Napster was a killer app in more ways than one: Not only did it make the site – and, by extension, Internet access/smarts (preferably broadband access) – a must-see/must-know/must-use, but it struck the first, decisive blow in what will be seen the end of the RIAA’s current business model.

The latter was unintentional – or, at least, not the anticipated effect, collateral or otherwise.

And while the RIAA – and, next in line, the MPAA – haven’t yet really managed to steer their business carts in a different direction, the road has moved: They just don’t want to acknowledge this reality.

History, however, will see Napster as the begin of the end of the old intellectual property systems.

So what does this have to do with blogs?

Well, Napster changed the way end users interacted with music, as well. And, again, we are in a transitional phase for consumers, as well as for vendors.

Whereas before we overwhelmingly purchased LPs and then CDs, today the move is toward purchasing a song at a time. Some artists have resisted this move, and – for sites such as Apple’s iTunes – only permit full-album downloads, but they are in a minority and soon, I predict, this will go the way of the LP.

While the ability to pick and choose – instead of getting a whole album is compelling, there is a downside for the consumer: The consumers loses the cohesiveness of an album, the way a songwriter/singer meant the songs to be told. For many albums this is not that big a deal; for albums such as Pink Floyd’s “The Wall,” it destroys a carefully orchestrated composition.

The consumer also loses exposure to the unpopular (i.e, not in rotation on the radio) songs, yet many times I’ve purchased a CD for one song and ended up liking the entire CD or another song or two much more than the reason-to-purchase song.

Art and lyrics are also lost with online purchase – I keep waiting for iTunes and Rhapsody to add PDF downloads of the CD art/lyrics with the song. Could be a differentiator, if nothing else.

Again, what does this have to do with blogs?

To me, what Napster was to the shrink-wrapped CD, RSS is to blogs.

It’s changing the way people view blogs.

Take the example of Robert Scoble: He claims to scan roughly 600 blogs a day. Think he could do that with a browser?

No way!

He uses an aggregator, so he can scan his blog list (600+ blogs…), see the headlines of new stuff, click through to either the site or RSS teaser/full copy from there (I’m not sure what he does).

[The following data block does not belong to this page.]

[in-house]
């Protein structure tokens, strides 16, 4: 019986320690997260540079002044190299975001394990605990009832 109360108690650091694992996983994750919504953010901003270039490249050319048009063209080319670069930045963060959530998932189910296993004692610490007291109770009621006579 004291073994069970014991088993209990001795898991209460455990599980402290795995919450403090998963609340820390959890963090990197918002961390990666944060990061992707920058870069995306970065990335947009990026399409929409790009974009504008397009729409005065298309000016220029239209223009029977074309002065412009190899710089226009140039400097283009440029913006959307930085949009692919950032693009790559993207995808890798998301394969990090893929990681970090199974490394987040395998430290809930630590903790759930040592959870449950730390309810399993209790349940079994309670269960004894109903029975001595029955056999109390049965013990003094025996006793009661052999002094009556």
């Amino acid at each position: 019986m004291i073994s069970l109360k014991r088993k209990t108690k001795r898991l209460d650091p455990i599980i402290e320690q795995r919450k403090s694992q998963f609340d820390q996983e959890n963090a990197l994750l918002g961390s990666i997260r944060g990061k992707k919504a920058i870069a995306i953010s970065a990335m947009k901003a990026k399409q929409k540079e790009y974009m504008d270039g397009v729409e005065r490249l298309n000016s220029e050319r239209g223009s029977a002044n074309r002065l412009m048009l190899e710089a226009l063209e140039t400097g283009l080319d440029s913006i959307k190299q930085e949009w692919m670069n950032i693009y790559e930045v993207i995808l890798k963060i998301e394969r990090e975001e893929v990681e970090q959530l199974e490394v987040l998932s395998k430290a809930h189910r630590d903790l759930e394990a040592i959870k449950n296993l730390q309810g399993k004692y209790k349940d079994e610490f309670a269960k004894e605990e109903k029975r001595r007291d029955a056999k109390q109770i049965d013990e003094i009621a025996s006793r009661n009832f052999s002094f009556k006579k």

OK, but that eliminates many/all visits to sites: And like sampling the obscure songs on a CD, visiting a site shows you material that’s not in the “compelling material” (the blog entry, which equates to the song you purchased the CD for).

For example, on my site, I have a rotating Picture of the Day, with links to a full gallery. Other sites have this, side-channel elements describing books they’ve read, people they read, things such as that.

In an aggregator, that stuff in invisible. You’ll never know it’s there. You won’t miss it, but – like that great song that they never play on the radio – you’ll be poorer for missing it.

And what of those folks who put a lot of time and effort into making the blog a compelling visual experience? You know, where – from across the room – you can look at a distant screen and say, “Oh, I see you’re reading [blog]!” All the CSS tricks, the nice graphics, the DHTML widgets. You’ll miss them, as well – and they are often visual clues that give an insight into the blogger’s point of view, their sensibility (examples: Gnome-Girl, Joi Ito, Kottke)

I’m not saying that there is anything wrong with this: As with the Napsterization of music, the Napsterization of blogs merely changes the way people interact with blog – for good and bad.

The good is that more blogs can be accesses more easily, and with tools like OPML, more blogs can be linked/discovered. Additionally, the extensions to RSS – be it RSS 2.0, Atom or whatever – are moving to incorporate more information that may – after some shake out – offer an even better feed of blog data to aggregators. (RSS! It’s not just for blog entry anymore!)

The bad is the reasons I’ve mentioned: Missing ancillary blog material, missing the whole “feel” of a site (and you’re left with only the words, which sometimes is not the whole picture).

It’s getting the meat without the potatoes. More meat, to be sure, but not necessarily a balanced meal.

That’s what Napsterization has to do with blogs.

Yes, It Must Be Monday

Why would I say “Yes, it must be Monday”?

My car battery is dead – and I mean dead: no lights, not radio, no horn, no “click” when you try to start.

I haven’t used it for over a week (used the girlfriend’s, who was out of town on business), and apparently my trunk was popped (just a crack, so I didn’t see it). I guess that was enough to – over the course of a week – to drain the battery.

Was cold during this period, as well, so that helped (not!)…

Monday Monday….